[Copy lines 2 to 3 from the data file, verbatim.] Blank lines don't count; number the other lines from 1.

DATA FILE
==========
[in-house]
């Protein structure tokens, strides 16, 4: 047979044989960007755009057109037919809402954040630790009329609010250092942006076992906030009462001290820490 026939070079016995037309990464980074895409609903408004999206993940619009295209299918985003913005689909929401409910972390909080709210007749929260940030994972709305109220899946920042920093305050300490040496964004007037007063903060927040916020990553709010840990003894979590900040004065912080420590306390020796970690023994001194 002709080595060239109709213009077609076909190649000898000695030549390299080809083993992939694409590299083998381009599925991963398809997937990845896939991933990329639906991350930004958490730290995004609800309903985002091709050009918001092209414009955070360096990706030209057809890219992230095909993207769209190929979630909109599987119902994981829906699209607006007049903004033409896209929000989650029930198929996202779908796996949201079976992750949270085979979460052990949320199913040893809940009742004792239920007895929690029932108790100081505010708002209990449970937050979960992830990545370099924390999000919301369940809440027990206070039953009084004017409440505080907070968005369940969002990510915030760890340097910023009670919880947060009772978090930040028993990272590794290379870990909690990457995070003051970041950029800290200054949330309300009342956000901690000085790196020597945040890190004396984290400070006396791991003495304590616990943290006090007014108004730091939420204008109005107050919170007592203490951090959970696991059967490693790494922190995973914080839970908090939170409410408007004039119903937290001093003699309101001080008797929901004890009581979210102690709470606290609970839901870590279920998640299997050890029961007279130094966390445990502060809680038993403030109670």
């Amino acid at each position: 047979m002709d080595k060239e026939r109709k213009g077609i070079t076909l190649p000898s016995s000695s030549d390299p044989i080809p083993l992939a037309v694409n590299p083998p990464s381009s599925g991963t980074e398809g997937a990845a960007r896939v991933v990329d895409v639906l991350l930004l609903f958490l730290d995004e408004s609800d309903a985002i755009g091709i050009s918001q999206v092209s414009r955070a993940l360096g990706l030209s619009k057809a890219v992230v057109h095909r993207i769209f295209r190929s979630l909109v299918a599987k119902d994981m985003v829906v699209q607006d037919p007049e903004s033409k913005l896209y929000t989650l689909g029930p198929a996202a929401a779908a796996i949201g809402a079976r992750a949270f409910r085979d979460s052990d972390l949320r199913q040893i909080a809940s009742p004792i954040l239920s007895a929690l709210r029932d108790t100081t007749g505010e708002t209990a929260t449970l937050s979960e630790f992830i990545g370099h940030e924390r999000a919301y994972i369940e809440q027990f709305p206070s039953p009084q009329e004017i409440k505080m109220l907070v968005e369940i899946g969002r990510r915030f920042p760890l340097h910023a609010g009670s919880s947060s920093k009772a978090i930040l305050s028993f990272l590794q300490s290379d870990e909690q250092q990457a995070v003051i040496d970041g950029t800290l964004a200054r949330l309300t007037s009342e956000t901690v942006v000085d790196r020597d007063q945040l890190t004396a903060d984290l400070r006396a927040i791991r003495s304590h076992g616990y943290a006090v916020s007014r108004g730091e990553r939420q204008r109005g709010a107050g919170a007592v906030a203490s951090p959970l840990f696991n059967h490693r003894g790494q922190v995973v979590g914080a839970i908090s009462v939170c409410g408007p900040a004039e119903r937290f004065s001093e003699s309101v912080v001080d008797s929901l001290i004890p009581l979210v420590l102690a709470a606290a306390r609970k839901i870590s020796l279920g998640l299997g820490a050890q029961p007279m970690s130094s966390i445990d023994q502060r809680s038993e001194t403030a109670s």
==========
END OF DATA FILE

């Protein structure tokens, strides 16, 4: 047979044989960007755009057109037919809402954040630790009329609010250092942006076992906030009462001290820490 026939070079016995037309990464980074895409609903408004999206993940619009295209299918985003913005689909929401409910972390909080709210007749929260940030994972709305109220899946920042920093305050300490040496964004007037007063903060927040916020990553709010840990003894979590900040004065912080420590306390020796970690023994001194 002709080595060239109709213009077609076909190649000898000695030549390299080809083993992939694409590299083998381009599925991963398809997937990845896939991933990329639906991350930004958490730290995004609800309903985002091709050009918001092209414009955070360096990706030209057809890219992230095909993207769209190929979630909109599987119902994981829906699209607006007049903004033409896209929000989650029930198929996202779908796996949201079976992750949270085979979460052990949320199913040893809940009742004792239920007895929690029932108790100081505010708002209990449970937050979960992830990545370099924390999000919301369940809440027990206070039953009084004017409440505080907070968005369940969002990510915030760890340097910023009670919880947060009772978090930040028993990272590794290379870990909690990457995070003051970041950029800290200054949330309300009342956000901690000085790196020597945040890190004396984290400070006396791991003495304590616990943290006090007014108004730091939420204008109005107050919170007592203490951090959970696991059967490693790494922190995973914080839970908090939170409410408007004039119903937290001093003699309101001080008797929901004890009581979210102690709470606290609970839901870590279920998640299997050890029961007279130094966390445990502060809680038993403030109670």
């Amino acid at each position: 047979m002709d080595k060239e026939r109709k213009g077609i070079t076909l190649p000898s016995s000695s030549d390299p044989i080809p083993l992939a037309v694409n590299p083998p990464s381009s599925g991963t980074e398809g997937a990845a960007r896939v991933v990329d895409v639906l991350l930004l609903f958490l730290d995004e408004s609800d309903a985002i755009g091709i050009s918001q999206v092209s414009r955070a993940l360096g990706l030209s619009k057809a890219v992230v057109h095909r993207i769209f295209r190929s979630l909109v299918a599987k119902d994981m985003v829906v699209q607006d037919p007049e903004s033409k913005l896209y929000t989650l689909g029930p198929a996202a929401a779908a796996i949201g809402a079976r992750a949270f409910r085979d979460s052990d972390l949320r199913q040893i909080a809940s009742p004792i954040l239920s007895a929690l709210r029932d108790t100081t007749g505010e708002t209990a929260t449970l937050s979960e630790f992830i990545g370099h940030e924390r999000a919301y994972i369940e809440q027990f709305p206070s039953p009084q009329e004017i409440k505080m109220l907070v968005e369940i899946g969002r990510r915030f920042p760890l340097h910023a609010g009670s919880s947060s920093k009772a978090i930040l305050s028993f990272l590794q300490s290379d870990e909690q250092q990457a995070v003051i040496d970041g950029t800290l964004a200054r949330l309300t007037s009342e956000t901690v942006v000085d790196r020597d007063q945040l890190t004396a903060d984290l400070r006396a927040i791991r003495s304590h076992g616990y943290a006090v916020s007014r108004g730091e990553r939420q204008r109005g709010a107050g919170a007592v906030a203490s951090p959970l840990f696991n059967h490693r003894g790494q922190v995973v979590g914080a839970i908090s009462v939170c409410g408007p900040a004039e119903r937290f004065s001093e003699s309101v912080v001080d008797s929901l001290i004890p009581l979210v420590l102690a709470a606290a306390r609970k839901i870590s020796l279920g998640l299997g820490a050890q029961p007279m970690s130094s966390i445990d023994q502060r809680s038993e001194t403030a109670s």